Race the Darkness (Fatal Dreams Book 1)(3)

By: Abbie Roads


6*2H95—London Bridge is falling down…

Xander wrote the numbers and letters on his paper. The kid was starting to catch on. Not that it would matter.

“Stop writing shit down. You’re making things up.” The kid’s voice rode the ridge of hysteria.

“6*2H95. I need the rest of the password.” Xander loved the way other people’s brains just couldn’t resist thinking.

O#ZR591H. No. No. No. London Bridge is falling down, falling down, falling down—

“6*2H95O#ZR591H. Keep going.”

It took three more tries before the kid eventually spit out the entire password.

“The tech department wasn’t kidding. This password is a monster.”

No. This isn’t happening. “Who talked? Someone is setting me up.”

“You talked.”

“I didn’t say anything!” the kid yelled.

Xander felt the smile split open his face, felt the skin on his right cheek stretch in a way that wasn’t familiar. Life didn’t hold much amusement for him, but he always savored the moment when some asshole finally realized he’d been bested and was going to be sent on an extended vacation to criminal central.

Pushing back from the table, Xander got up and headed for the door. He stopped, hand on the handle, and turned back to the kid. “You come up with a creative insult yet?”

The kid leaned forward and smacked his forehead against the table. No. No. No.

“Guess not.”

As Xander opened the door, a million sounds rushed his ears at once. A toilet flushing, typing, the hum and bump of the air conditioner, conversations—too many conversations. Sensory overload was imminent. The only question was how long before his brain shorted out, unleashing the Bastard in His Brain—that thing he always felt lurking in the darkest depths of his mind. When the Bastard took the wheel, there was no such thing as a happy ending.

He needed to leave. Now.

But Kent and Thomas, who’d been watching the interview, waited in the hallway.

He passed the notepad to Thomas, who sprinted down the corridor to get the names and password to the cyber division.

“Why the fuck was there talking during my interrogation?”

Kent gave him the same disapproving, annoyed, disgusted look he’d been giving him since Xander bloodied the guy’s nose in the first grade.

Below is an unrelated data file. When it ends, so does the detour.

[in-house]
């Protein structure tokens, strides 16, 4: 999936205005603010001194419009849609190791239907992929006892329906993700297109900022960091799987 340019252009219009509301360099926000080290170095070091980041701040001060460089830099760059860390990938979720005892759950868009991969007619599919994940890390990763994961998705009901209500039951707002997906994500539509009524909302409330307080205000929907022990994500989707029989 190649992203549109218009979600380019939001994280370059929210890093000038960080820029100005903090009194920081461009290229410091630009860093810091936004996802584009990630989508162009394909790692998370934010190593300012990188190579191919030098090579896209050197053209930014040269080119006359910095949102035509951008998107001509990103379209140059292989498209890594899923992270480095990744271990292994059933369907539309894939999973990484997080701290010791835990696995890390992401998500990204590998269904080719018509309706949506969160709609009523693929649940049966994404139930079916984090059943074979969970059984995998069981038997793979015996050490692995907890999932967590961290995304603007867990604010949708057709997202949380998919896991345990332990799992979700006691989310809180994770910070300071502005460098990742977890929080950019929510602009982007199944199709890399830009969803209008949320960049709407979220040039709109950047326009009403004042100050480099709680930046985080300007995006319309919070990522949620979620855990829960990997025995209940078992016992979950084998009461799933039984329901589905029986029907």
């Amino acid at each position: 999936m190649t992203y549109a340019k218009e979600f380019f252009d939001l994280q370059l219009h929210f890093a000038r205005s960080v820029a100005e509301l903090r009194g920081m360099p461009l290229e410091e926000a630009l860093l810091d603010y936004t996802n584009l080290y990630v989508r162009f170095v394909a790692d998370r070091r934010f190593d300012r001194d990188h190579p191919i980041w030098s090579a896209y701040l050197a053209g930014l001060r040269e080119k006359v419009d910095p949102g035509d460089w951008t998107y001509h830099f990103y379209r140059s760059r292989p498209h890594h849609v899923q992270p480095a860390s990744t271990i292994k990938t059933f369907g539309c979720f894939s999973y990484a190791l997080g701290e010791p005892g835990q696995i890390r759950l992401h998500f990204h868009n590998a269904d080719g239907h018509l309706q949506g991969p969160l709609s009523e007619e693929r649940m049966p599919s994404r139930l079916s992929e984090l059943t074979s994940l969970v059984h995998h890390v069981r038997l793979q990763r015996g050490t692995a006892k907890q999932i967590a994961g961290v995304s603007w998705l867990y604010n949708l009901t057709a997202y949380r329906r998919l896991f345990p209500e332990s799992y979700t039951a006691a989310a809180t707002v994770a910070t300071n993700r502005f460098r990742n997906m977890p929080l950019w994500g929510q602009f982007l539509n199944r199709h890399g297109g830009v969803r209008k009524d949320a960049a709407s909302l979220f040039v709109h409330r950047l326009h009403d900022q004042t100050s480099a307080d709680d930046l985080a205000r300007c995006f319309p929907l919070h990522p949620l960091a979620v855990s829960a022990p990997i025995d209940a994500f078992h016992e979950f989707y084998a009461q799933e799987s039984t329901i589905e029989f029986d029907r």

Bam. Pain bounced inside his skull. Xander flinched. Goddamned tuning-in. “Quit with the look.” They’d never been friends. Still weren’t.

You’re such an asshole. Acting like you’re the only one working here. “Do you always have to be such a dick about us? The superintendent was watching.” Kent headed in the same direction as Xander—toward the exit. You need to make a decision about Camille.

“The superintendent was the one talking. You pushed me to work here. You pushed them to hire me. You got a fat-assed bonus out of it. So if you, or the superintendent, don’t like what I do, stop calling me. And what I do with Camille is none of your business.”

“Keep your freak self outta my head.”

“Only way to make it stop is by not talking to me.” Outside of work, Xander mastered in social isolation and conversation avoidance.

“Come on, man. She’s my sister. We may not be real close, but I care about her. I’m not letting this go.” You’re using her.

Xander’s neck got hot. He didn’t argue with Kent’s thoughts. He couldn’t. The man was right. Camille never rejected him, never made demands on him, but she wanted commitment. He got that from tuning in to her thoughts. All he wanted was acceptance and uncomplicated sex.

The conversation lagged, and the pain vanished.

Xander exited the building. Low on the horizon, all that remained of the day was a single tiger stripe of orange. Already the June night was in full chorus. The whistle screech of a bat using its sonar-like system, the flutter of its wings overhead. The buzz of a trillion mosquitoes. The bass of a bullfrog two blocks away at the Sundew Park pond. Life pulsed all around him.

When he couldn’t sleep, he’d lie in bed with the window open—listening, just listening. Not letting himself think, just focusing on the rhythm of the world. The sounds of nature were the only form of music he could tolerate.

He fished his truck keys from his pocket and pressed the unlock button.

“The superintendent is probably going to need you again tomorrow,” Kent called from the doorway.

“Tell him to call me.” Xander tossed the words over his shoulder.

“You going to answer the phone?” Bet you don’t.

“Bet you’re right.”

* * *

Death twined around Isleen Walker’s body, whispering over her naked flesh, coiling around her heart and lungs, hugging the last sparks of life from her. Twenty-five years of being alive distilled down to a wish. A wish that death would hurry up and grant her its promised relief.